After selling his last startup to Google, this founder now wants to automate routine tasks with Relay • TechCrunch.

Seven years after selling its predecessor to Google, Jacobs Bank is gearing up to launch its next project, this time automating universal and repetitive tasks.

The bank was previously the founder and CEO of Timeful, which helps users make better use of their time and prioritize their various obligations. In the year After being sold to Google in 2015, Banks joined the ranks of Google and integrated core Timeful technology into Gmail and Google Calendar before moving on to various roles at the tech giant – including product leadership for Gmail, Calendar, Google Chat and Google Workspace.

In the year Fast forward to July 2021, and the bank has parted ways with Google to found Relay, a standalone mission to “address collaborative workflows” with a product positioned at the intersection of Zapier and Asana. He also said that he was able to hire several product, design and engineering experts from Gmail and Google Calendar development teams.

“From a product perspective, it combines Zapier’s time-saving automations with Asana’s accountability, but is optimized for repetitive workflows,” the bank explained to TechCrunch.

Relay: Automata Image credits: Riley

Automation for people

There is certainly no shortage of workflow automation tools, Zapier is perhaps the most prominent, while newcomers like Bardin are also attracting the attention of venture capitalists. And Relay is about the need to reduce laborious and repetitive tasks by taking into account specific situations — less about “automating mechanical data flows from one product to another,” as the bank says, and more about supporting collaborative activities that require many people to work together.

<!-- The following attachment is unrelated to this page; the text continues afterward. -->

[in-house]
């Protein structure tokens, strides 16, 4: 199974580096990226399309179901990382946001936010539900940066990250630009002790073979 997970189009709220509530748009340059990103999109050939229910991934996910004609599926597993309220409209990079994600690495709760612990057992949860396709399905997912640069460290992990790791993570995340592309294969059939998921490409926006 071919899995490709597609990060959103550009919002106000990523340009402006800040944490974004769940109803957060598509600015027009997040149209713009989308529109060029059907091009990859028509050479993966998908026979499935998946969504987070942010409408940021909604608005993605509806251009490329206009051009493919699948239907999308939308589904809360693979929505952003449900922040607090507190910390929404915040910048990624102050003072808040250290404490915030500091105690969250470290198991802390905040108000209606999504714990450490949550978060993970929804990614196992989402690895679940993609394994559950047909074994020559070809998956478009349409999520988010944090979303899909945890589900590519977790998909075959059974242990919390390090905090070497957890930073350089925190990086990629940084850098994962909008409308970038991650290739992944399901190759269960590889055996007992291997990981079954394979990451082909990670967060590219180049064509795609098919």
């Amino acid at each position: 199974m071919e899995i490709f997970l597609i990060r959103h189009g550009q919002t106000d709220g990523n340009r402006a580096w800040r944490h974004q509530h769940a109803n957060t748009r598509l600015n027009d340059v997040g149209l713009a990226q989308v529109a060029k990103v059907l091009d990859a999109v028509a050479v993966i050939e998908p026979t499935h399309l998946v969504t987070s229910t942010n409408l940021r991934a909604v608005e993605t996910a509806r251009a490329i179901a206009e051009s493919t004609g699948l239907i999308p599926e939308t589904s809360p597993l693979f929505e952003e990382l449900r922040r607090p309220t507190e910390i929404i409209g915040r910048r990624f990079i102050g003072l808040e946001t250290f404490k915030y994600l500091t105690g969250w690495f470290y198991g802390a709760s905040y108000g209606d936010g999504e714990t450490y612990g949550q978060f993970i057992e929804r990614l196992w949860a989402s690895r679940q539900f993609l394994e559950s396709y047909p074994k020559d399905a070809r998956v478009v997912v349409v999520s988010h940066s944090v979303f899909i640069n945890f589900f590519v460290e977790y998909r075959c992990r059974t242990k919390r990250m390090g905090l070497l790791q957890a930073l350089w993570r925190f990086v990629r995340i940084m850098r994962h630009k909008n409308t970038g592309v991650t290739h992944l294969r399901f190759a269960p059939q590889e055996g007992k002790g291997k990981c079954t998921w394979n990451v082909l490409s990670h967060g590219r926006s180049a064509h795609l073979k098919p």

For example, anything that repeats or reoccurs around the business sphere, such as all-hands meetings, investor updates, board meetings, newsletters, planning cycles, and so on, are within the scope of Relay. Such as “action-oriented playbooks” such as new-employee onboarding, customer onboarding or feature launches. It basically aims to reduce the time-consuming administration of various business functions, from COO to product management and customer success.

Relay sits on top of productivity tools like calendars and team collaboration software and takes much of the manual labor out of organizing a specific event or activity. For example, a monthly cross-functional meeting might involve contributors from different departments, each charged with developing their own updates – with Relay, companies can pre-set many administrative steps, such as messaging contributors. The right presentation template, then you’ll be prompted to add their content, and automatically create a Slack channel for that specific meeting.

Relay: Workflow automation in action. Image credits: Riley

Using these various productivity tools independently, if an all-hands meeting date needs to be pushed back a few days at the deadline, this typically means that organizers or management have to manually update the dates and schedules in Asana. Any change in the relay is reflected up and down the chain.

“The most consequential difference between our product and what’s out there is that we’re pursuing use cases that weren’t clearly presented before,” the bank said. “Operational workflows needed to run a great team: all hands on, lead meetings, executive updates, product reviews, business reviews, newsletters, planning processes, onboarding, project tracking, feature launches, customer updates and more.


For now, Relay is a slow early access product with plans to move into an open beta phase before the end of the year. While it’s currently covering most of its early adopters, Ramp and Lumos have confirmed they are “design partners” as it prepares for a wider release.

“We are targeting between 30 and 500 firms. [workers] At scale, and most of our early design partners are technology companies,” the bank said.

To help take things to the next level, Relay has announced that it has raised $5 million in a seed funding round led by Khosla Ventures. Angels.

“Relay’s vision to understand the best practices of high-performing teams and create software that helps bring those workflows to everyone can change the way people work,” Khosla Ventures partner Sandhya Venkatachalam said in a statement. “In Jacob, we have a founder we’ve backed before, along with a team with the track record, confidence and talent to take on this incredibly difficult challenge.

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